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Proteinuria & Hematuria Treatment Information
Proteinuria and hematuria are symptoms, rather than disorders. We find and treat their underlying causes. Techniques that we use include:
- Glomerular filtration rate (GFR) test. If there is protein in your urine, we check your kidney function with a test that estimates your glomerular filtration rate (GFR). Glomeruli are tiny structures in the kidneys that filter waste. This test tells us how well they are working. This test begins with a blood sample, which we analyze in a laboratory to determine your level of creatinine, a waste product that results from muscle movement and from protein in your diet. To determine your GFR, we look at the creatinine level alongside factors such as your age, gender and body size. GFR decreases with age.
- Cystoscopy. If there is blood in your urine, we may refer you to an IU Health urologist for a cystoscopy. This procedure involves looking for the cause of the blood using a cystoscope. This lighted, tube-like instrument, which is inserted through your urethra, allows a physician to see inside your bladder. Your physician may also take a biopsy or remove growths or bladder stones using tools that are guided through a tube (catheter). During the procedure, a physician fills your bladder with a sterile solution so that any lesions or growths are easier to see. The procedure lasts only a few minutes and is typically not painful. You may receive a local anesthetic or sedation.
- Imaging. We look for the reasons for protein in your urine using ultrasound. If you have blood in your urine, we may begin with intravenous pyelogram, a type of X-ray procedure that uses contrast dye to make the urine and any blockages visible. We then use techniques such as ultrasound or computed tomography (CT) to further investigate any masses.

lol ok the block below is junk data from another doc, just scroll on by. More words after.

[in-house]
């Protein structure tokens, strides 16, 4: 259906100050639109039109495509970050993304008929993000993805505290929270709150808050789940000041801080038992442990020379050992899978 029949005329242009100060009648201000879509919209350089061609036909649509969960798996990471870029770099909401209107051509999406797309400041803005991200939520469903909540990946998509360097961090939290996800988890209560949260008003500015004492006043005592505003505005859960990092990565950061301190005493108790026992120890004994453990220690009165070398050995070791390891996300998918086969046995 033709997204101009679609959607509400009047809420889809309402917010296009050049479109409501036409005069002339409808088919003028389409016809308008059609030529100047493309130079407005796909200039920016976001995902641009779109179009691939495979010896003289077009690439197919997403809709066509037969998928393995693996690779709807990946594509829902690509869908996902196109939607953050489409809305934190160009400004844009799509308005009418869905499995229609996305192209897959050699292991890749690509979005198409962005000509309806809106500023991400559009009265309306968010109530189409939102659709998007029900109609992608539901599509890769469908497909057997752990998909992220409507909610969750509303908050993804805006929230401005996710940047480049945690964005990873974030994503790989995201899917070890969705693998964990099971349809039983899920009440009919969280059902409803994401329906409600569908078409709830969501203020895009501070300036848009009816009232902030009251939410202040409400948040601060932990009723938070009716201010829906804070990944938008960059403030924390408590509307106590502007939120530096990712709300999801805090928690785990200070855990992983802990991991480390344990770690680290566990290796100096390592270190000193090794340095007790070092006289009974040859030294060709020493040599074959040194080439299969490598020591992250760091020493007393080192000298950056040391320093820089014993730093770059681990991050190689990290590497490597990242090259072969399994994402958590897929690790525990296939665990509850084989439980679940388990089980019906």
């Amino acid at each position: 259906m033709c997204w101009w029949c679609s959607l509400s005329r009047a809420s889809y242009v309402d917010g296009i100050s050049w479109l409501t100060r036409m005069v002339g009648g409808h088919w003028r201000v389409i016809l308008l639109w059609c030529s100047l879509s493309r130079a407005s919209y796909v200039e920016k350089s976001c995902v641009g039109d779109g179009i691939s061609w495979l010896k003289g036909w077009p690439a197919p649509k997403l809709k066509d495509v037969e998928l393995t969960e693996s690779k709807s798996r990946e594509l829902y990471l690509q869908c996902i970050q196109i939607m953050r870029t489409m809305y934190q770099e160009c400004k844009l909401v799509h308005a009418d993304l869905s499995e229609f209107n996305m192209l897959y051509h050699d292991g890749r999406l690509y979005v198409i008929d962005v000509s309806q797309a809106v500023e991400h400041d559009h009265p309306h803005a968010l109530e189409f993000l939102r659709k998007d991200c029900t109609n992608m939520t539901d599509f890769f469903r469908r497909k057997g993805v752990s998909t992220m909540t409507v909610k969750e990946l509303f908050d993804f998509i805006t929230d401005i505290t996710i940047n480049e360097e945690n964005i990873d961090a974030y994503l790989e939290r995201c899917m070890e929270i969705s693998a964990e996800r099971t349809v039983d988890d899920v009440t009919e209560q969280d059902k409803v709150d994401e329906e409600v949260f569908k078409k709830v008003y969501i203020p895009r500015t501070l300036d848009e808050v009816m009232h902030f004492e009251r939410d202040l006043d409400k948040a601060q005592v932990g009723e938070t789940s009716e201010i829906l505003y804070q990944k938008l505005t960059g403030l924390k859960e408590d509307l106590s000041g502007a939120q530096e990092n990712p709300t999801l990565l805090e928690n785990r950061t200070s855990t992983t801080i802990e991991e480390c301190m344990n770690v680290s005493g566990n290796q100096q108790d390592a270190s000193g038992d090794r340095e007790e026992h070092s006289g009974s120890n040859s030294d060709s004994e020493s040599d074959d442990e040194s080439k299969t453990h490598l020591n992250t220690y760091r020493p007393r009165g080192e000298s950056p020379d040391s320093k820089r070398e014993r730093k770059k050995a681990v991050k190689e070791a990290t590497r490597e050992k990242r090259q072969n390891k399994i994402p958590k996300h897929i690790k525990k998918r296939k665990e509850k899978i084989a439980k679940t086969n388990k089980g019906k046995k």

- Kidney biopsy. A sample of your kidney tissue taken by needle or minor surgery can help us diagnose kidney problems that are causing proteinuria or hematuria. In the most common method, you lie on your stomach and we insert a needle into your back. You receive local anesthetic and light sedation before the procedure. We use ultrasound or another imaging technique, such as X-ray, to guide the needle to the correct place. It takes about 30 seconds to collect a tissue sample. We may need several samples. In some cases, we use another procedure to obtain the sample, depending on your condition and needs. For example, we may make an incision (cut) in your skin to obtain the kidney tissue. This procedure typically takes place under general anesthesia.
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Proteinuria & Hematuria Support Services
A Sampling of Proteinuria & Hematuria Support Services
National Kidney and Urologic Diseases Information Clearinghouse: Proteinuria
This site, a service of the U.S. federal government, explains the causes, diagnosis and management of proteinuria.
National Kidney and Urologic Diseases Information Clearinghouse: Hematuria
This site, a service of the U.S. federal government, explains the causes, diagnosis and management of hematuria.
National Kidney Foundation
This nonprofit provides health guides on many kidney-related topics including proteinuria.